28 Just as it is forbidden to use a discovered article or an entrusted article for one’s own needs, so too, it is forbidden for a person who found money that he is obligated to return162 to lend it, neither to himself, nor to others.163 Similar [laws apply to] money entrusted to him.164 Nevertheless, if one entrusted [money] to a money-changer or a storekeeper unconditionally, he is permitted to use it.164 [The rationale is that] it is known that a money-changer and a storekeeper are wont to trade continually with money and they are always in need of cash. [Since] the person entrusted the article unconditionally and did not reveal his desire that [the storekeeper or the money-changer] not use his money, it can be assumed that he agreed to [their using it] and that he does not object. Therefore the money is considered as if it was lent to them, to use when they desire.165

[There is, however, an exception:] When the money was entrusted while sealed or tied close with a peculiar knot. [By doing so,] the owner makes it clear that he does not want [the recipient] to use the money. In the present age, when, [generally,] we do not own fields and vineyards and our entire financial enterprise [primarily] involves commercial activity, every person is considered like a storekeeper or a money-changer, for every person is in [continuous] need of money. If the person who entrusted [the money did not want the recipient to use it], he should have revealed his intent.

With regard to what does the above apply? To money. With regard to other articles and the like, even though every specimen is the same166 and there is no difference between them at all, it is forbidden to use [the entrusted] article167 and make restitution with another [afterwards], even though there is no difference between the article used and the article with which it is replaced, just as [there is no difference] with regard to money. [Nevertheless,] since the owner does not know that the person to whom the article was entrusted desires to use that article, there is no clear proof that he acquiesced [to its use].168 Thus [the person to whom the article was entrusted is considered to have used it] without the owner’s consent169 and to have misappropriated the entrusted article.170 For the Torah’s conception of misappropriating an entrusted article is not limited to taking it with the intent to steal it. Instead, [it applies also to one who takes it] with the intent of returning an article that is exactly equivalent to it. [Nevertheless,] since he takes the entrusted article — whether in its entirety or a portion [of it] — out of its [owner’s domain]171 entirely, he is considered to have misappropriated the entrusted article.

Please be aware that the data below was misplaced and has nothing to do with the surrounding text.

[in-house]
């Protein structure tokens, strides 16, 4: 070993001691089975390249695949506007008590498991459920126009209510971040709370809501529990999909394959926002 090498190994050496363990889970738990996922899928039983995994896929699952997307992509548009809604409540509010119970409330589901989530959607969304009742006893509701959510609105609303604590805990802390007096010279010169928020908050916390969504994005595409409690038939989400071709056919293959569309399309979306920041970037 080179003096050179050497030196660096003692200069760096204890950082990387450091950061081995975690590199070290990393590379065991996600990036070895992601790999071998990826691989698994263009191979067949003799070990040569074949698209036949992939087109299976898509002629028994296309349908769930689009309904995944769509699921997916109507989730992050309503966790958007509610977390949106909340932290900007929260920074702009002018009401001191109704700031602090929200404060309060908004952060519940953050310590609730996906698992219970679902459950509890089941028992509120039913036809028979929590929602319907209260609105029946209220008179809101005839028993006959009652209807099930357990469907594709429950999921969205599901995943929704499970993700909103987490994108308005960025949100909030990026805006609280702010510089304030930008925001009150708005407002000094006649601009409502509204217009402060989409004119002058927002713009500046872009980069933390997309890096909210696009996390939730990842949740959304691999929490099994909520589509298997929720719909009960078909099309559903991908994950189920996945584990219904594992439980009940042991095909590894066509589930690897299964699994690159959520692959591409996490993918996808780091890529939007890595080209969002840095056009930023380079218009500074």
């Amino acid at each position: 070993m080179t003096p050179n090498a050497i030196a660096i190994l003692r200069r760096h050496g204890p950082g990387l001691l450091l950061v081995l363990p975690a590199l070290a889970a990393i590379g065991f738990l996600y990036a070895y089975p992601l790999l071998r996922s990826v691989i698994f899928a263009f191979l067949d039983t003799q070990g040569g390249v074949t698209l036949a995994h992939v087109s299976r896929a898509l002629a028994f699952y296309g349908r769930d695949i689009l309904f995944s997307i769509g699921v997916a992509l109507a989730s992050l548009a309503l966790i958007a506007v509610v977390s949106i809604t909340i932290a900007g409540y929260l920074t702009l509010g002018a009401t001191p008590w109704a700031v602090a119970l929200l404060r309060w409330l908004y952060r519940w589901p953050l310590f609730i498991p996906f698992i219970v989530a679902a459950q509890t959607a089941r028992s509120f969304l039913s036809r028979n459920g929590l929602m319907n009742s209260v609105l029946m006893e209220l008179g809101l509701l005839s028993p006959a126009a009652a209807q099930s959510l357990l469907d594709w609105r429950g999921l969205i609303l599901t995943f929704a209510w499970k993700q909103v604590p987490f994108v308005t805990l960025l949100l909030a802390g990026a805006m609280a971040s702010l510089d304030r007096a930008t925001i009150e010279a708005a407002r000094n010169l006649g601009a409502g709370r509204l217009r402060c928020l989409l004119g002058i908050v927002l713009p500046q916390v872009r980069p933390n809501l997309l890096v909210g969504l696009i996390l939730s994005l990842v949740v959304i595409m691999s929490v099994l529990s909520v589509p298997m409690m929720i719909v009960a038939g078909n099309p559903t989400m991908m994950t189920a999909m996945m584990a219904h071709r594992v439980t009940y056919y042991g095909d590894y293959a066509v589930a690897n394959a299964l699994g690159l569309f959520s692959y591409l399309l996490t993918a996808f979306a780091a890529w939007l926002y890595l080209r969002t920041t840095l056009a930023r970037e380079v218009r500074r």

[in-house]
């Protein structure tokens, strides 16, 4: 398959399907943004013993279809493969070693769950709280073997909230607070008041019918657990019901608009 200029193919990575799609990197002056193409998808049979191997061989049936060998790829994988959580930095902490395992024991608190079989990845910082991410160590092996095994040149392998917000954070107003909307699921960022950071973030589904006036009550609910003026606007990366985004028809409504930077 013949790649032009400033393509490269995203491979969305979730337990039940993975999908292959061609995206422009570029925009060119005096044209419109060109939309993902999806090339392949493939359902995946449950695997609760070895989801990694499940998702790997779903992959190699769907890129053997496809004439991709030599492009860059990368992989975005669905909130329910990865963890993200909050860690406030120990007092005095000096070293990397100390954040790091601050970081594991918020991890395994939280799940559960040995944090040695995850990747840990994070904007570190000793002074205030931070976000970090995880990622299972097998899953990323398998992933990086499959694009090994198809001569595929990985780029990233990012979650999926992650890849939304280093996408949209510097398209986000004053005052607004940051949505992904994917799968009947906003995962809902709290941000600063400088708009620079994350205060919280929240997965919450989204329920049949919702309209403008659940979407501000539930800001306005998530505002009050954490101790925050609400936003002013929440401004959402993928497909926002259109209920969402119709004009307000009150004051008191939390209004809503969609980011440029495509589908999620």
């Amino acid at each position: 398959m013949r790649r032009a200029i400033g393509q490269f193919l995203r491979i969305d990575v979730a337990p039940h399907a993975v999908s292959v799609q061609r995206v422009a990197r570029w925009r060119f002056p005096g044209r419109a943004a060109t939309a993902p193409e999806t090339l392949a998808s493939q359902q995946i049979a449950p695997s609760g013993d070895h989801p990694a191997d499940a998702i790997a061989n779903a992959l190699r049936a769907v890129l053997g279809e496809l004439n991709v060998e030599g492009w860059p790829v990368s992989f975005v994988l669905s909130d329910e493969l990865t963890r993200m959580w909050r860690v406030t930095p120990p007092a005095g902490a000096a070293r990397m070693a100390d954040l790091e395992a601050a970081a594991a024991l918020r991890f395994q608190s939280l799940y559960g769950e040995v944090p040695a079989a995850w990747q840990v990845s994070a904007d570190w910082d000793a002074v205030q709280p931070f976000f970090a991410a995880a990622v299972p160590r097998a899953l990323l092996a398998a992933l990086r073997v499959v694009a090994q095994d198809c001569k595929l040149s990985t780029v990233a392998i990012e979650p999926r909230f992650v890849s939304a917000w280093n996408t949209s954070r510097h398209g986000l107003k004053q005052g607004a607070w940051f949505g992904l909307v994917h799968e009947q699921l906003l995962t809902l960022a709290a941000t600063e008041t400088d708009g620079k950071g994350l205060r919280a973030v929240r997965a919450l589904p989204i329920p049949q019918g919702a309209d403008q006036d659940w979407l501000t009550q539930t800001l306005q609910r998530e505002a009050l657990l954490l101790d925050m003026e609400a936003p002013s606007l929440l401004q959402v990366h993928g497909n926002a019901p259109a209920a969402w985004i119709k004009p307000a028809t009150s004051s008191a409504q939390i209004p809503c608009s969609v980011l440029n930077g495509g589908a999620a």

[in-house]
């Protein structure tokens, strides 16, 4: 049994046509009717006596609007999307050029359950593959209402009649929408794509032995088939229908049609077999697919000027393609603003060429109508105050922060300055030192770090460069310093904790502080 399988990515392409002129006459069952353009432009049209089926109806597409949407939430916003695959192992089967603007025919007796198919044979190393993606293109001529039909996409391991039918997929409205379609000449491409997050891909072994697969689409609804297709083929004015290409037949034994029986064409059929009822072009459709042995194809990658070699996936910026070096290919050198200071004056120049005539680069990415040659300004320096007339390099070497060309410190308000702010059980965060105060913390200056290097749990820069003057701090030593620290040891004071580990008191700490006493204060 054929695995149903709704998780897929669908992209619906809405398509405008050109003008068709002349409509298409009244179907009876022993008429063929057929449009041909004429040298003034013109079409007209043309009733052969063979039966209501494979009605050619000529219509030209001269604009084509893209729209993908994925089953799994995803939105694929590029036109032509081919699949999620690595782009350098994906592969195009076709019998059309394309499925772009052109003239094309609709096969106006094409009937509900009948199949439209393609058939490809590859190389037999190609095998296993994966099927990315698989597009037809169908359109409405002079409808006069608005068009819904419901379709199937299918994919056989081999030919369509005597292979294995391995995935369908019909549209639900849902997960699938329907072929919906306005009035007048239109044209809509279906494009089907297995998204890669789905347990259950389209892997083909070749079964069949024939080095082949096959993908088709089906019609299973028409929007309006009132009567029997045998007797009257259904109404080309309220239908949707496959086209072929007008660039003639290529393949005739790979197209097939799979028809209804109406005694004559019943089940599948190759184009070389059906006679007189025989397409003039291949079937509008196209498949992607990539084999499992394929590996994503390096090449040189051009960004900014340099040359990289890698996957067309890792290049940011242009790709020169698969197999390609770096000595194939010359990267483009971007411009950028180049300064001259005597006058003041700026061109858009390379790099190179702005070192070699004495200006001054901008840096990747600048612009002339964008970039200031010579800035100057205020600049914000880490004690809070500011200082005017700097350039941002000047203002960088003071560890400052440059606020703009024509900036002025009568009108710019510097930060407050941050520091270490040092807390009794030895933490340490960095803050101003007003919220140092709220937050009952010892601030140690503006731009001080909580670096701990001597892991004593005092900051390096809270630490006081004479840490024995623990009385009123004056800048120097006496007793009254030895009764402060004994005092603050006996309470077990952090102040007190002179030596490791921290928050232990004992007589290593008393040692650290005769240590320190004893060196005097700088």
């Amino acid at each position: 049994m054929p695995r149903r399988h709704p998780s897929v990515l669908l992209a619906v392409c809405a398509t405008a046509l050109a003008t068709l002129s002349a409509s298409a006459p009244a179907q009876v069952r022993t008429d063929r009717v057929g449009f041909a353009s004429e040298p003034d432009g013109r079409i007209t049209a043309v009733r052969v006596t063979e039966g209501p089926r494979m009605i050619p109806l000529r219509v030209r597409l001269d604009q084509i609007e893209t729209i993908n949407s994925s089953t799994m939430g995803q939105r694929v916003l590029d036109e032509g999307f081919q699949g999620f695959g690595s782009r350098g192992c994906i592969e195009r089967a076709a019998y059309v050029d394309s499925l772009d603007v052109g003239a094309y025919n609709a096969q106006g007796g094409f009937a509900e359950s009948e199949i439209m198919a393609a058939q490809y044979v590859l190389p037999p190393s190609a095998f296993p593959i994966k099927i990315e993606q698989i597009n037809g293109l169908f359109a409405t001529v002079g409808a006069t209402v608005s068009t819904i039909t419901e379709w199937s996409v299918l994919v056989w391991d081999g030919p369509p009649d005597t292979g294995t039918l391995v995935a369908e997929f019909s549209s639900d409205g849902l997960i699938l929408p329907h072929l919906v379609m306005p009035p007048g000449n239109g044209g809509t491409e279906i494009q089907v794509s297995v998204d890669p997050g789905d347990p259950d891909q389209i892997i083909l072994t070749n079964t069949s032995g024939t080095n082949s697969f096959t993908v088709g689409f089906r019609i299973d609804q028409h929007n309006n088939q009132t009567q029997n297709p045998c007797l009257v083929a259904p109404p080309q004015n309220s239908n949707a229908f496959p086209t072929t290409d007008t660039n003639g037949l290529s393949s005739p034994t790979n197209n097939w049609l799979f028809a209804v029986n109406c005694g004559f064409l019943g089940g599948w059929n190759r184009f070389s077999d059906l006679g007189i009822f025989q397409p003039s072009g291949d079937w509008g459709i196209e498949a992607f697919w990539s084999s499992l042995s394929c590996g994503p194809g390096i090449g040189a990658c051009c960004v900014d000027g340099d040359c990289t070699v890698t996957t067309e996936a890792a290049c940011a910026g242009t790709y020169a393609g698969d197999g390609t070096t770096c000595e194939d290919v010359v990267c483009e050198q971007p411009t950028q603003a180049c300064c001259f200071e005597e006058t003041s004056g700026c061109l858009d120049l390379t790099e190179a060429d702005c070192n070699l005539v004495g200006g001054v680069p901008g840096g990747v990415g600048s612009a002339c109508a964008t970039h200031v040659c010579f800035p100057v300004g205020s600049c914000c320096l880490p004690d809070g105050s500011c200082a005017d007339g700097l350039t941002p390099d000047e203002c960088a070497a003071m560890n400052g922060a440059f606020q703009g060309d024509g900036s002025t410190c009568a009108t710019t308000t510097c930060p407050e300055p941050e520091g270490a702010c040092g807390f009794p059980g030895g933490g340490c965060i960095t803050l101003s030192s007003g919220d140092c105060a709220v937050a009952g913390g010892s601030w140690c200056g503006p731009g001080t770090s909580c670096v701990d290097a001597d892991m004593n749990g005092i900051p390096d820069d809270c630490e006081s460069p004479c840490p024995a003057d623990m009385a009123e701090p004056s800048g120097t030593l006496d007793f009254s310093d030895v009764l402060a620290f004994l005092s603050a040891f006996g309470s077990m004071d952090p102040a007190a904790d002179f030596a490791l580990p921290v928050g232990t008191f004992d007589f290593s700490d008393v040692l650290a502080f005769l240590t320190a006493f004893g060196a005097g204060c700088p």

If, however, he does not take [the article] out of its [owner’s domain] entirely, but instead, uses it for his own purposes, rather than for the sake of the entrusted article, and the entrusted article is neither ruined or damaged at all through being used in this manner, he is not considered to have misappropriated the article, but rather to have borrowed it without consent.172 And if he clearly knows that the person who entrusted the article does not object to his [use], it is permitted to do so.

Needless to say, this applies to an article that people will not object to its use at all, because there is no concern that using it in this manner will ruin or destroy the entrusted article at all. Nevertheless, if [the person to whom it was entrusted desires] to use it in a way to which some people would object because there is some concern that [the article] will be ruined, even if it is but a distant concern, it is forbidden to use it [for that purpose. This applies] both to a lost article and an entrusted article. The person would be considered as one who borrows without [the owner’s] consent even though it is absolutely clear to him that the article will not be damaged at all,173 unless he knows that the one who entrusted174 it will not object [to its use] at all.

There are authorities who forbid the use of an entrusted article even for a purpose to which it would not be common for people to object at all, [and consider doing so] as misappropriating [an entrusted article. Their rationale is that the prohibition against] misappropriating an article is a Scriptural decree applying to an article that was entrusted to [the watchman] even if it would have been permitted [for him to use it] if it had not been entrusted to him.175 A conscientious person176 should give weight to their words.